If Monday were a “rest day” in a grand tour, the next one won’t come until the end of October.
The revised WorldTour calendar goes into overdrive for the next several weeks, with almost no letting up until the end of the Vuelta a España on November 8.
In fact, Monday — September 28 — is the last day on the men’s and women’s calendars without a major WorldTour race until the Vuelta’s first rest day on October 26. Add another one on November 2, and that’s it. Every other day between Tuesday, September 29 through the end of the Vuelta includes at least one WorldTour race.
So much for rest for the weary.
Of course, this unprecedented racing calendar comes in the wake of the coronavirus pandemic. The rise of COVID-19 derailed the typical racing season back in March, and forced everyone to reshuffle the deck.
So far, things have gone better than expected.
The peloton endured the big push of getting the Tour de France to Paris, the Giro Rosa made it through Italy, and the world championships sparkled this weekend in Imola. All the key stakeholders in the peloton, from the riders and teams to race organizers and the UCI, deserve credit for pulling it off.
Now comes part two of what’s a wild and sometimes wildly entertaining revised racing calendar.
Following Monday’s “rest day,” the WorldTour clicks back into action Tuesday with the Binckbank Tour, followed by men’s and women’s editions of Flèche Wallonne on Wednesday, and the same for Liège-Bastogne-Liège on Sunday.
Oh, and did we mention that the Giro d’Italia starts Saturday?
Races have been pulled out of their traditional slot, squeezed into a tighter window, and refitted to make due in what everyone hopes is a one-off.
2020 racing calendar redux
The Giro in October? Sure, why not? The spring classics in the fall? Here they come.
The Giro d’Italia, which starts Saturday and runs through October 25, overlaps with the Vuelta, set for October 20 to November 8. In between, there are northern classics as well as a series of one-day races on the women’s calendar.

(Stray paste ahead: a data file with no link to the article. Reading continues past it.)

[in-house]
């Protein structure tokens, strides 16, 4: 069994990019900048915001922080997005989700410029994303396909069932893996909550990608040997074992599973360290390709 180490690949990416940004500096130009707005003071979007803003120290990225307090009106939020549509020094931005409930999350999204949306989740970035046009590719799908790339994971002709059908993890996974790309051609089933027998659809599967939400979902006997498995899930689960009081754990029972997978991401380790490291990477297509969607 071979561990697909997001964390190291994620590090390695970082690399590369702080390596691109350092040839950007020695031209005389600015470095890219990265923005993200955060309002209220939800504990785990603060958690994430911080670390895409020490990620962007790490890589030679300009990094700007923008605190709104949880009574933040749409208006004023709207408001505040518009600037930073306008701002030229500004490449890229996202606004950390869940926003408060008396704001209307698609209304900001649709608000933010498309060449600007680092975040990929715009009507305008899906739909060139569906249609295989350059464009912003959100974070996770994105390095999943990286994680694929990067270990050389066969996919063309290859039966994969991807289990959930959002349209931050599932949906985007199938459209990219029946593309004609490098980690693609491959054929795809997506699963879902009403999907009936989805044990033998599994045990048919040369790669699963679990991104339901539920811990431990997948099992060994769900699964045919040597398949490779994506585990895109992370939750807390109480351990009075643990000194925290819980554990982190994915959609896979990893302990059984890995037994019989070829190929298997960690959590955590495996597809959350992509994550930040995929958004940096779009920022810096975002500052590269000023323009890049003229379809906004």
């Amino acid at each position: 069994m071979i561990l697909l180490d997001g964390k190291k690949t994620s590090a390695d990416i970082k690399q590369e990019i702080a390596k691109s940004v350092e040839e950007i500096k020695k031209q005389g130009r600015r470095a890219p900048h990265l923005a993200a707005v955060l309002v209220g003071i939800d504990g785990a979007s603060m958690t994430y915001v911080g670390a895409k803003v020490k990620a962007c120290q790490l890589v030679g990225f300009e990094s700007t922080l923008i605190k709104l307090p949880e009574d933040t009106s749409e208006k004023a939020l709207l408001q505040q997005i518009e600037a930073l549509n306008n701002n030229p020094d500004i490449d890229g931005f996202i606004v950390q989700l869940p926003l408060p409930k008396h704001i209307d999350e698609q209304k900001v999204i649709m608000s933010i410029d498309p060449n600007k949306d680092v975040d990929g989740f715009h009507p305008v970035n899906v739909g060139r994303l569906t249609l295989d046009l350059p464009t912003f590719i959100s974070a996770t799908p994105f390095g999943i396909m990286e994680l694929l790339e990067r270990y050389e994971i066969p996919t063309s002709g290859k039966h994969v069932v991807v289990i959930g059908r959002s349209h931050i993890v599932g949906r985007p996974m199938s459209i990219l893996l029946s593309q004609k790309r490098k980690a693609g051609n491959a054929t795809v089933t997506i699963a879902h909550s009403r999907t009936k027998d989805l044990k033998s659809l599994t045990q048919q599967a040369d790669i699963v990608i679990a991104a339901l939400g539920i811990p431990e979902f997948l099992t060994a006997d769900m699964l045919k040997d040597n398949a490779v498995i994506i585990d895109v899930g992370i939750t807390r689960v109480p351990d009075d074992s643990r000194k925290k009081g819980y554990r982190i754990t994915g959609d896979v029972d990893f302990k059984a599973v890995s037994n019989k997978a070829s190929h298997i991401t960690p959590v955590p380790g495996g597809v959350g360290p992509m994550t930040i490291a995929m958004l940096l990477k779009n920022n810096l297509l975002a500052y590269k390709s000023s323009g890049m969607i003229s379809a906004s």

Fans, media, riders, and sport directors will have whiplash before this is over.
It’s not just that races will be overlapping. In some cases, there are multiple races on one day.
Take October 25, for example. It’s already being hailed as cycling’s “Super Sunday.”
The day includes the final stage of the Giro d’Italia, with a time trial in Milano. There’s also the summit finale at the Col du Tourmalet at the Vuelta. And to make it even sweeter, there’s the first-ever women’s Paris-Roubaix in the morning, followed by the men’s Paris-Roubaix in the afternoon.
Time to dust off that VHS player, and hit the record button.
Counting only WorldTour race days, there are 51 for men and 12 for women during the next six weeks. And that doesn’t even count the secondary races. In fact, Monday wasn’t a rest day at all. It was the second day of the 82nd edition of the Volta a Portugal.
Of course, all that racing might get derailed one more time. COVID-19 cases are rising across Europe, and there’s already snow on the Tourmalet.
If the scintillating action from the past few weeks is any indication of what lies in store, however, you don’t want to miss a thing.